Being a parent means a lot of things, like giving up the likelihood that you'll have privacy in the shower, that you may start to sound eerily like your own mom or dad, and that you'll probably find yourself playing the role of paparazzi for your kids. We're like moths to a flame; they do something cute/funny/crazy/brand-new and we're there in flash, snapping away like mad — desperately trying to preserve the moment forever.
So what's the secret to taking photos of your children that not just grab scene but really capture the feeling and the movement? Keep these tips in mind.
1. Don't be afraid to mess up
Digital cameras = snap away with zero guilt. Each shot costs nothing, and you can always take another if you don't like how one turns out. For the photo above, it took several shots to capture the motion of the subject dancing around. Out of about 50 snaps, only a couple were good enough to use. And really, it just takes one.
You don't need to shoot in RAW or on manual. Leave that to the pros. Yes, I just told you not to worry about shooting on manual or in RAW. If you don't have a clue what that even means, don't worry about it! The bottom line is that shooting in jpegs lets you store more images on your memory card, and will also "pre-process" your images so you don't need to Photoshop them.
2. Catch your child's attention
My photos come out best when I allow my children to just be themselves. Meaning, let them get into a comfortable flow before trying to take a photo. Then without notice, I'll say her name. That moment — that's when I snap the image. In the image above, I let her explore her surroundings, then suddenly, I shouted out her name and captured her right as she looked at me. You can even see the annoyance in her face from me distracting her as she was getting into her zone.
Another trick is to give your child something to play with, that way you can photograph them playing with it or — if it's something totally new to them — watch them try to figure it out.
3. Do away with "say cheese"
Trust me on this one: nixing the tired old "Say cheese!" prompt will get rid of fake smiles. Instead, tell a joke! Little ones will probably giggle about anything, but with older kids who've heard a lot of zingers already (so young, yet so jaded!), it may help to pick up a joke book and have it on hand.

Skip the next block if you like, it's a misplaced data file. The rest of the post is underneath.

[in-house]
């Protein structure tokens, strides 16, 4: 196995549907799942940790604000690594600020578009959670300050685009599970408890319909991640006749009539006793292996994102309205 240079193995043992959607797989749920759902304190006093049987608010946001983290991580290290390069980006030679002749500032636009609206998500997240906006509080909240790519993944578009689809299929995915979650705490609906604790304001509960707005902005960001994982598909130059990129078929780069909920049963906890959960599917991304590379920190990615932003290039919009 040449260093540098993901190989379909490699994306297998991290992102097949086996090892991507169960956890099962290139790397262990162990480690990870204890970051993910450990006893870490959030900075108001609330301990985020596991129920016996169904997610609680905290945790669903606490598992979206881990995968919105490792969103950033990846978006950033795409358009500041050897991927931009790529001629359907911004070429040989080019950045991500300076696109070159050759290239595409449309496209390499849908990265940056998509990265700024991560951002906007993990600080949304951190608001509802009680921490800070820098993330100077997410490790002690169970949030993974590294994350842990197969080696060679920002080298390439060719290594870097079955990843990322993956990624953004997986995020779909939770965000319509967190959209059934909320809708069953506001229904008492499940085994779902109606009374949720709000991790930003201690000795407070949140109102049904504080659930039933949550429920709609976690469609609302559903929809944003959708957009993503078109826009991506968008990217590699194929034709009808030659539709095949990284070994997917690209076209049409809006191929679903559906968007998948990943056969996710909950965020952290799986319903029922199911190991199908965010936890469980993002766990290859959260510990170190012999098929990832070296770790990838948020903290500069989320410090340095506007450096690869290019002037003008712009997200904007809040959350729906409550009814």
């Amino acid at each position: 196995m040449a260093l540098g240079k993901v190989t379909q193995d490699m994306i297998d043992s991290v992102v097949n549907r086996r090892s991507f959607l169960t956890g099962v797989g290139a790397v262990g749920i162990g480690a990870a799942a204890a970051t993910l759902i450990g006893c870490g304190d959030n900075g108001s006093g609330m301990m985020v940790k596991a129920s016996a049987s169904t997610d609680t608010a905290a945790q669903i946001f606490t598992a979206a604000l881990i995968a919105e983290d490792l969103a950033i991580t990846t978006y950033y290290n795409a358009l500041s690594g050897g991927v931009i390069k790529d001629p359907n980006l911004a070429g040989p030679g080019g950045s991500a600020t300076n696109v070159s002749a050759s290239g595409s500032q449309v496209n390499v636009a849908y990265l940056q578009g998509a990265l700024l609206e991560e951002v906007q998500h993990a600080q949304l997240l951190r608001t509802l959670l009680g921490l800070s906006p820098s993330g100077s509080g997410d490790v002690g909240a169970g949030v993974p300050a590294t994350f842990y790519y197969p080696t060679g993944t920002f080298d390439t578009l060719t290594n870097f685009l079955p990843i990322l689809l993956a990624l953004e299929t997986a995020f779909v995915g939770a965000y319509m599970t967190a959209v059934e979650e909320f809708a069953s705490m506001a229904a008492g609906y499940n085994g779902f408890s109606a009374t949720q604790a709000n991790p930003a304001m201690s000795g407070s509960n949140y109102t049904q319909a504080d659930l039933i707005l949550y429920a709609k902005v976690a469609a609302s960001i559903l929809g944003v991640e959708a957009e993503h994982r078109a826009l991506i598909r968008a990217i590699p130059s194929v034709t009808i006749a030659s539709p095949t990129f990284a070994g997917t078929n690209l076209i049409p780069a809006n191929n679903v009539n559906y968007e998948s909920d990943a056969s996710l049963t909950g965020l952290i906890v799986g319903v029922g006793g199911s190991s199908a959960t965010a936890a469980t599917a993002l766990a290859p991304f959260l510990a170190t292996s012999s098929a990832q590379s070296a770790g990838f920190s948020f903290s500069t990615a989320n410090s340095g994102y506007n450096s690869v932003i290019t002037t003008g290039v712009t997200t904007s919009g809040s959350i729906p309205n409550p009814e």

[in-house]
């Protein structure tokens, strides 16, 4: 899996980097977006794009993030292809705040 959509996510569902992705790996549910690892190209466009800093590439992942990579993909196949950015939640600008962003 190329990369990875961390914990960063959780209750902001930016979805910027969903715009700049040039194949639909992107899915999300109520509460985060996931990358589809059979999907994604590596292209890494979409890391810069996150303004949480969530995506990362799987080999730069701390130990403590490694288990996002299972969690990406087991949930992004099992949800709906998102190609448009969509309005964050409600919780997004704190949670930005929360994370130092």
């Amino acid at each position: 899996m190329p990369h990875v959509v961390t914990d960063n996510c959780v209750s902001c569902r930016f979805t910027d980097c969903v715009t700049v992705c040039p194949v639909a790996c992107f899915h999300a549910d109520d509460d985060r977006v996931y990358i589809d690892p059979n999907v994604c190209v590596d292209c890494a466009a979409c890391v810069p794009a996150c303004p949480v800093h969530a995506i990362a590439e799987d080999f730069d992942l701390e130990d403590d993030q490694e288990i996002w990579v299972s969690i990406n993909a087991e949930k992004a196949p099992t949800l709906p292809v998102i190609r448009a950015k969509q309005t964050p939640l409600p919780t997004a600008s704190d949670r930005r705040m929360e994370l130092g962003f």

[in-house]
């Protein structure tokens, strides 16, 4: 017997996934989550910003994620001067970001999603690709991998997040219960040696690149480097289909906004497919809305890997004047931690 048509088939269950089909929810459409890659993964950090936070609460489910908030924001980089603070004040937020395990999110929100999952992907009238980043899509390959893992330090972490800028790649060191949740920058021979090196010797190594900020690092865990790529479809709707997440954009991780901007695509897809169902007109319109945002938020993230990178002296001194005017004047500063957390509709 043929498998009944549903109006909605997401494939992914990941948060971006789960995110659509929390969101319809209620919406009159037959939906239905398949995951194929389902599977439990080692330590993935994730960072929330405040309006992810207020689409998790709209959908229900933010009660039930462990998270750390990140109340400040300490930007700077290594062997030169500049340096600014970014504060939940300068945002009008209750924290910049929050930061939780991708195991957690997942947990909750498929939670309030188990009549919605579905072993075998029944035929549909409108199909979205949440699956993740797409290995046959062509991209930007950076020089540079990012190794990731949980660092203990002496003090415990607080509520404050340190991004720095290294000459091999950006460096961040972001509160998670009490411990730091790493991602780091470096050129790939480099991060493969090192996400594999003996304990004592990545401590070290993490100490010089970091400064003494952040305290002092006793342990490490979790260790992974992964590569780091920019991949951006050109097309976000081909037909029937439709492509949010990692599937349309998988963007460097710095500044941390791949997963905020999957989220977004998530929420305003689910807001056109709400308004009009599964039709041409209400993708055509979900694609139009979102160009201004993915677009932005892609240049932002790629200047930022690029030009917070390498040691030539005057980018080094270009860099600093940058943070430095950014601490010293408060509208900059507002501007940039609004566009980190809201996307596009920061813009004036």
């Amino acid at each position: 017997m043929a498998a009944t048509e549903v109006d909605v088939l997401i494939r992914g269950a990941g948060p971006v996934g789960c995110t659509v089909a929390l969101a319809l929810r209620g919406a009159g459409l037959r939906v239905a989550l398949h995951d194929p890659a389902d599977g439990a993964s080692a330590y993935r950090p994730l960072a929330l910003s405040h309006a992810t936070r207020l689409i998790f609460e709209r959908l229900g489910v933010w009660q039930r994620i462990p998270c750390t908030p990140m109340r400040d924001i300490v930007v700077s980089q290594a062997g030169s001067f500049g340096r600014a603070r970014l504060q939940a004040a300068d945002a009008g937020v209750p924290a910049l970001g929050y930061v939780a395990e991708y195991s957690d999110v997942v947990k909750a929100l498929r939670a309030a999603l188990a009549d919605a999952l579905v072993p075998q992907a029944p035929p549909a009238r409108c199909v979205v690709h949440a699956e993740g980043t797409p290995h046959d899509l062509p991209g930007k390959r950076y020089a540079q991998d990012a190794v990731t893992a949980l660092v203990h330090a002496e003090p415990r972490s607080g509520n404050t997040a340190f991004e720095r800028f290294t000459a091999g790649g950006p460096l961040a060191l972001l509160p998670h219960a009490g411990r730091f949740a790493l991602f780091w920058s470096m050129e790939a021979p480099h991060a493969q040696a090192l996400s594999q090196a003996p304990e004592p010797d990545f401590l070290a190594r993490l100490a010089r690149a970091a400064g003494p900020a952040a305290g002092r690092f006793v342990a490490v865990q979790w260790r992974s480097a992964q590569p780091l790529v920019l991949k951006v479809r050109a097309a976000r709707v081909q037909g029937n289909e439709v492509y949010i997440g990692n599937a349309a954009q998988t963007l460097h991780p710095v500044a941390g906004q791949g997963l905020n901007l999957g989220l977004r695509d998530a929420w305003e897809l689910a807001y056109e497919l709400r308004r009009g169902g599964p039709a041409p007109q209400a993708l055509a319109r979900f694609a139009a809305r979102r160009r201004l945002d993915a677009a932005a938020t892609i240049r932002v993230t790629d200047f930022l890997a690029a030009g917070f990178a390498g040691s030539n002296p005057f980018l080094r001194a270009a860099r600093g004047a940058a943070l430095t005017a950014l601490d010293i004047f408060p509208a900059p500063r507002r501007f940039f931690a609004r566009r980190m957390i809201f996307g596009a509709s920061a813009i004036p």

Another sure thing with most kids is a "fart" app on my phone. Name a kid who doesn't find fart sounds endlessly amusing. (Let's be honest, many adults do too.)
Elicit true smiles by asking a small child if they knew the moon was made out of cheese or if they knew cats and dogs wear roller skates at night. These will give you real laughs, which are always better than the forced, fake — and dare I say, cheesy!? — ones.
In the photo above, I asked my daughter to jump as high as she could. It was her birthday and she wanted to jump right into the balloons. After several jumps she just began to laugh from pure joy.
4. Ask your child to tell you a story
Sometimes, I'll give my daughter a prompt and ask her to finish the story. You can also have your child grab their favorite toys and use them to tell a story. For example, my daughter wanted to play with a fox mask. She saw our cat outside and zoomed into her own imaginative world, playing with a toy that someday I am sure she'll toss to the side.
5. Be a stealth stalker!
If you've ever tried to lay a baby down and tip-toe out of the room (this can require ninja-level skill), you've got the same sneaky instincts you need to capture candid moments.
When one of my children is sitting quietly (or even getting very excited during a video game or a project), I'll sneak up to quietly snap a photograph. Below is my favorite "ninja" image. They are far from perfect, but they capture everyday moments as they happened.
At the end of the day, you really can't go wrong photographing your kids. The more you practice, the better you will get. Some of the best images are the ones we didn't plan to take but came out just right.